LAKEVIEW — Improv show Comedy Against Humanity is set to close amid fears its host, Under the Gun Theater, could be sued.
The show takes its inspiration from Cards Against Humanity, a darkly humorous card game similar to Apples to Apples. Comedy Against Humanity is not sponsored by the card game, and it bills itself as "an unofficial spinoff show" online.
Theater founder Angie McMahon said Under the Gun Theater had an informal arrangement with Cards Against Humanity, with Cards representatives approving the show's name and advertising graphic. That arrangement started to fall apart in April when Cards Against Humanity saw a train ad for the improv show and objected to it, saying the graphic was too close to the card game's imagery, McMahon said.
McMahon said she tried to work with Cards founder Max Temkin to make changes but he stopped responding and, fearing being sued, the theater decided to close the show. Its last performances are 10:30 p.m. Friday and Saturday. Tickets cost $15 and are available online.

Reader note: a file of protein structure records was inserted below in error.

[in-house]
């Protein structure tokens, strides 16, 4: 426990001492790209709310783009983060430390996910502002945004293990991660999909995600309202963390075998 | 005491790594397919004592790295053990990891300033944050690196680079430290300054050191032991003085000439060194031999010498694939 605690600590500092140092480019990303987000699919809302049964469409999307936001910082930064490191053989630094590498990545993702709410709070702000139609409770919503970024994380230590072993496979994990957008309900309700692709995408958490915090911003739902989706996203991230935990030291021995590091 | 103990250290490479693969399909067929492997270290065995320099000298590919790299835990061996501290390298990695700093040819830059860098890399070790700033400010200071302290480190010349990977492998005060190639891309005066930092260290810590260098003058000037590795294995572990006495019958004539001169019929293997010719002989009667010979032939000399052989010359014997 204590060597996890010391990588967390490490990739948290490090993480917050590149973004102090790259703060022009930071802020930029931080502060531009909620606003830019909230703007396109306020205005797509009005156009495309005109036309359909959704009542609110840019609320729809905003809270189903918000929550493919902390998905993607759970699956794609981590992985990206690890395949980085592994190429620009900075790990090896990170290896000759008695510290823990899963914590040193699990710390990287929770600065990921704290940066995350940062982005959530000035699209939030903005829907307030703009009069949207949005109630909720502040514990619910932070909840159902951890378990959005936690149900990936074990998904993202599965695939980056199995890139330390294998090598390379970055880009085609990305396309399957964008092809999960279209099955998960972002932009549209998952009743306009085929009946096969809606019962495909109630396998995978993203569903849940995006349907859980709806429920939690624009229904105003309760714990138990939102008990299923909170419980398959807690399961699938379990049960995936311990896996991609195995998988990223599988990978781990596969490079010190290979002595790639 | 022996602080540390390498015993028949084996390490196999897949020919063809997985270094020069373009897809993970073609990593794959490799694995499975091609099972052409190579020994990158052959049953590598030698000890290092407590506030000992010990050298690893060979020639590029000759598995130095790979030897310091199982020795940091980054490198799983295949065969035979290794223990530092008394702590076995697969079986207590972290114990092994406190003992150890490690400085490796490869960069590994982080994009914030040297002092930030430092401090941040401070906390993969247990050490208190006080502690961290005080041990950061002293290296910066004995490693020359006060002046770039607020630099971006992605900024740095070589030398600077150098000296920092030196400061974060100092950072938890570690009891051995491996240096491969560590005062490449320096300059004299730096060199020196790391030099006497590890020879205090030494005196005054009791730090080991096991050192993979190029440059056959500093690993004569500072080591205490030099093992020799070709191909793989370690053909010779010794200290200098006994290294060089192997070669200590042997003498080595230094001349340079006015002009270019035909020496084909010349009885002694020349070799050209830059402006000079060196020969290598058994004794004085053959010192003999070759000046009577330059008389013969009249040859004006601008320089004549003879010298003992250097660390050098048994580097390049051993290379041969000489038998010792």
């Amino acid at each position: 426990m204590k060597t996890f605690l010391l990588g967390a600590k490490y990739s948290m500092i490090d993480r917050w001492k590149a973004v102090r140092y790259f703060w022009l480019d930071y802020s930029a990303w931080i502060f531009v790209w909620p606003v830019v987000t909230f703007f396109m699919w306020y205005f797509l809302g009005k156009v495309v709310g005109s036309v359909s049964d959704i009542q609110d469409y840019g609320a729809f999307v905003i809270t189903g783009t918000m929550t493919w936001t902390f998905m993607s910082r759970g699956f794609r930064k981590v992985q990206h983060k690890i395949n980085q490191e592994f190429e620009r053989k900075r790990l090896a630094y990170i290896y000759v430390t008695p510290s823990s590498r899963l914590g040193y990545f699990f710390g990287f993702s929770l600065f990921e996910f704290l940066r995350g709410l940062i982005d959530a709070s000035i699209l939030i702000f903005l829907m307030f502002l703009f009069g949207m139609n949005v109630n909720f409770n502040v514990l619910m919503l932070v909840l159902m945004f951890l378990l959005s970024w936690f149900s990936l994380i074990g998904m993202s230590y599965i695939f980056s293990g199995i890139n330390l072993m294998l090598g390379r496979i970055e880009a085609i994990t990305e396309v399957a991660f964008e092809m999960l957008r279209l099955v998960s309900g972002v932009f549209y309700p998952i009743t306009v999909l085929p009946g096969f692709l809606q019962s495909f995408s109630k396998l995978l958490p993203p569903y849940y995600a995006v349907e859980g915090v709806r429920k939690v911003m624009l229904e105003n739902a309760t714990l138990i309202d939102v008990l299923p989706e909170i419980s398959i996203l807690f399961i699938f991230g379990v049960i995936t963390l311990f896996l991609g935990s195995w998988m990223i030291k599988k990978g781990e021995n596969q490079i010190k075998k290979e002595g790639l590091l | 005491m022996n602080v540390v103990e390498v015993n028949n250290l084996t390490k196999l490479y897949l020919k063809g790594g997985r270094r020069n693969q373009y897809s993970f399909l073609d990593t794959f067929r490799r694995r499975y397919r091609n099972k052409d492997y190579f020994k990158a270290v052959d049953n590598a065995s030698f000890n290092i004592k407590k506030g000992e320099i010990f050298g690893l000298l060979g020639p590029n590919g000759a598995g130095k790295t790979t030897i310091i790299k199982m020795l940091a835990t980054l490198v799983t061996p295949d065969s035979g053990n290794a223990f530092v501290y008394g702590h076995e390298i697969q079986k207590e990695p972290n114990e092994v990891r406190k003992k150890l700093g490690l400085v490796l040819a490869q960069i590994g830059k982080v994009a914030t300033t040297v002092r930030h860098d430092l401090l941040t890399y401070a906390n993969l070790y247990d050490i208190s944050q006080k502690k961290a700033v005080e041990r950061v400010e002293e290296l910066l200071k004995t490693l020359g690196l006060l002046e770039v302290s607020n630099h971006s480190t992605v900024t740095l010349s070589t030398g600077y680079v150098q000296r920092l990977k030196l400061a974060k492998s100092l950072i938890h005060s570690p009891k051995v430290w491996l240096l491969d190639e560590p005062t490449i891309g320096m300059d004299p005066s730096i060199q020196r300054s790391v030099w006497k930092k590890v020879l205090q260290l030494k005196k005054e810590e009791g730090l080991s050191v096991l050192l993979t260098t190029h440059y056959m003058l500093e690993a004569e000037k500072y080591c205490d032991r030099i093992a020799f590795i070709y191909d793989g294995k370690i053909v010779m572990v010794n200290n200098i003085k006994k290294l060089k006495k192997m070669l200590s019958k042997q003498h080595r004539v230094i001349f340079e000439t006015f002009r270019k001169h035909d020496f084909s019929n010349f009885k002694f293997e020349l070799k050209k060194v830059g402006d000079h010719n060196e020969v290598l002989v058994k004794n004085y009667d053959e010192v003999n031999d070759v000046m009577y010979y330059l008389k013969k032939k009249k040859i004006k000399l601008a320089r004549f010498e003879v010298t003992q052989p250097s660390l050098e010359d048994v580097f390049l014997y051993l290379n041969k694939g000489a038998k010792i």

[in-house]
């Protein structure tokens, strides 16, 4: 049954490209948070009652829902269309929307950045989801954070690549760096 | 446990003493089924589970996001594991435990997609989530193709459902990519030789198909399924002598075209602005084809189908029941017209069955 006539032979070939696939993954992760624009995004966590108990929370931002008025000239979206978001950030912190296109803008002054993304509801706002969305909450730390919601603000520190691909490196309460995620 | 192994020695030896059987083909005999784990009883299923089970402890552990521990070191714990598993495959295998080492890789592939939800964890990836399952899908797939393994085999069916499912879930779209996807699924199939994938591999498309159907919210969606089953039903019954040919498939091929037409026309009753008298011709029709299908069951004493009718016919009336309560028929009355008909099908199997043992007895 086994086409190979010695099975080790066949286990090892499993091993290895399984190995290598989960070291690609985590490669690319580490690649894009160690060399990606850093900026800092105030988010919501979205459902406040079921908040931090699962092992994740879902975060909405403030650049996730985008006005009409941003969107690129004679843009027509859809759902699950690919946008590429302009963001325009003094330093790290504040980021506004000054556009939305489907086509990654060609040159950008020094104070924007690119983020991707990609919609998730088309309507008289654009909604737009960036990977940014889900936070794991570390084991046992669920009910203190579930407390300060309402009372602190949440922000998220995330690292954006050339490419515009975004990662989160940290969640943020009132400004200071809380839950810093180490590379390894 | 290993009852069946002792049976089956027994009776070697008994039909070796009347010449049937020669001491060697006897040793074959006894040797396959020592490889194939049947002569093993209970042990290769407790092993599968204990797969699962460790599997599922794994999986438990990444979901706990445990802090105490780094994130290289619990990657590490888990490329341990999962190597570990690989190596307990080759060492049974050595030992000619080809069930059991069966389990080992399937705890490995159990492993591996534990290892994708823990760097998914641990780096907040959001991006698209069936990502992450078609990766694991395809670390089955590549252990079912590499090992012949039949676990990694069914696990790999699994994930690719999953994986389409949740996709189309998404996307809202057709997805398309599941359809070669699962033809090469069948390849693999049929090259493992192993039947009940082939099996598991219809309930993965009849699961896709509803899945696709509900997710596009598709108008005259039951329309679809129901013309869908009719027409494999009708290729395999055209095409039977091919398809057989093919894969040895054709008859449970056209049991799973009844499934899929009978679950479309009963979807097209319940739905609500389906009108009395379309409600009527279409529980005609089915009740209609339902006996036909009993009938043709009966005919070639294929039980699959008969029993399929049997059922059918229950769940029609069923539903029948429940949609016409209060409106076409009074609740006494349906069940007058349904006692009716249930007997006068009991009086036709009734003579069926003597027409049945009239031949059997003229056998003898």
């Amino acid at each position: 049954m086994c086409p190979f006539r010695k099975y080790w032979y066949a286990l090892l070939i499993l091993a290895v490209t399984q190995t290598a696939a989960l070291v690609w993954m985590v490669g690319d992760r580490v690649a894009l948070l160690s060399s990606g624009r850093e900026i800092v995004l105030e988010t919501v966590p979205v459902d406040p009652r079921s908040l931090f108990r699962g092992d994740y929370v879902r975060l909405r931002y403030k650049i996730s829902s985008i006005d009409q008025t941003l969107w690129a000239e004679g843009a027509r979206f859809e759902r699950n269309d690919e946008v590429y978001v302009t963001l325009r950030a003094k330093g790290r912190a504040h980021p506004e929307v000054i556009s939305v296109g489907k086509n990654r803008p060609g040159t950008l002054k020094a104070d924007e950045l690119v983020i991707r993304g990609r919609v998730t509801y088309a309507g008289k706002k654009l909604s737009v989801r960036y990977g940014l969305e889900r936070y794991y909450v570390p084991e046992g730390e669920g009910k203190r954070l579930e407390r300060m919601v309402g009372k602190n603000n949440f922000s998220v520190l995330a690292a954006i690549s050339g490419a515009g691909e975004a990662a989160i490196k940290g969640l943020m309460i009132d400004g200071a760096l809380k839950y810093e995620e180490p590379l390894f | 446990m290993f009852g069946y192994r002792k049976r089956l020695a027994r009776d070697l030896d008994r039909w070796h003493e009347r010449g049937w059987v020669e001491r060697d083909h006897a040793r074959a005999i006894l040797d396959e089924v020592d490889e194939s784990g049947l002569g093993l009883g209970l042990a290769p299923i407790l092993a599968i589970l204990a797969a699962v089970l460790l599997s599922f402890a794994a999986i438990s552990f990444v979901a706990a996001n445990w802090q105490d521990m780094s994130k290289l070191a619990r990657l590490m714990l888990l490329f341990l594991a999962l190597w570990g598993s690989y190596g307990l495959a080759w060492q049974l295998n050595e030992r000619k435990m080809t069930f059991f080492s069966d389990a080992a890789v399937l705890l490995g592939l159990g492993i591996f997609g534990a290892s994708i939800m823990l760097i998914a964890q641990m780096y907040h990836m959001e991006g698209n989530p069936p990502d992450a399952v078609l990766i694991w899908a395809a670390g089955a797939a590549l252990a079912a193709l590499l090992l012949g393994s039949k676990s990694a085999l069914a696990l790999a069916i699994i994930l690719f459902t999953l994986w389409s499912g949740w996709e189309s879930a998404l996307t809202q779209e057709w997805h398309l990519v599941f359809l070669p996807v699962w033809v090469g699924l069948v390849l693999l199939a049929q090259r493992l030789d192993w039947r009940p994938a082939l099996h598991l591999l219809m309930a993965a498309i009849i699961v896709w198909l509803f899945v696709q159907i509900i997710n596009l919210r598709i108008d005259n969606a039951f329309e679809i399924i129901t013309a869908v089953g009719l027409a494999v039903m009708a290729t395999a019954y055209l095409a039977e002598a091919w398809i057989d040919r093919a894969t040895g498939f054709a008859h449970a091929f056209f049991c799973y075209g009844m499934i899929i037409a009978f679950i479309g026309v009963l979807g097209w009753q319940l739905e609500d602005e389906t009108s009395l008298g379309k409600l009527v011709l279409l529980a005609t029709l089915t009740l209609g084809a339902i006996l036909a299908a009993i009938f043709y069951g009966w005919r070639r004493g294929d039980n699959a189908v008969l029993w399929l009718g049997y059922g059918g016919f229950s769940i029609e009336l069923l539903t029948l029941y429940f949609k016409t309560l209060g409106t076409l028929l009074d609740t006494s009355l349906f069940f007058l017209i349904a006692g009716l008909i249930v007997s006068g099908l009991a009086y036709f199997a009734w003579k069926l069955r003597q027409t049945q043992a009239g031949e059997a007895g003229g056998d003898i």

Comedy Against Humanity audience members received three white cards and were split into one of two teams at the beginning of each show. A "card czar" pulled a black card and audience members submitted their white cards to try and create a funny combination with the black card. The czar chose a winner and a team of improvisers would act out the scene created by the combination.
The audience teams earned points for having their combination chosen and were awarded prizes: beer koozies, gift cards and candy, among other items.
The theater would "love" for the show to return in the future, McMahon said.
"It would be up to Cards Against Humanity," McMahon said. "We can't afford a litigation."
Temkin and Jenn Bane, Cards Against Humanity community manager, did not immediately respond to requests for comment.
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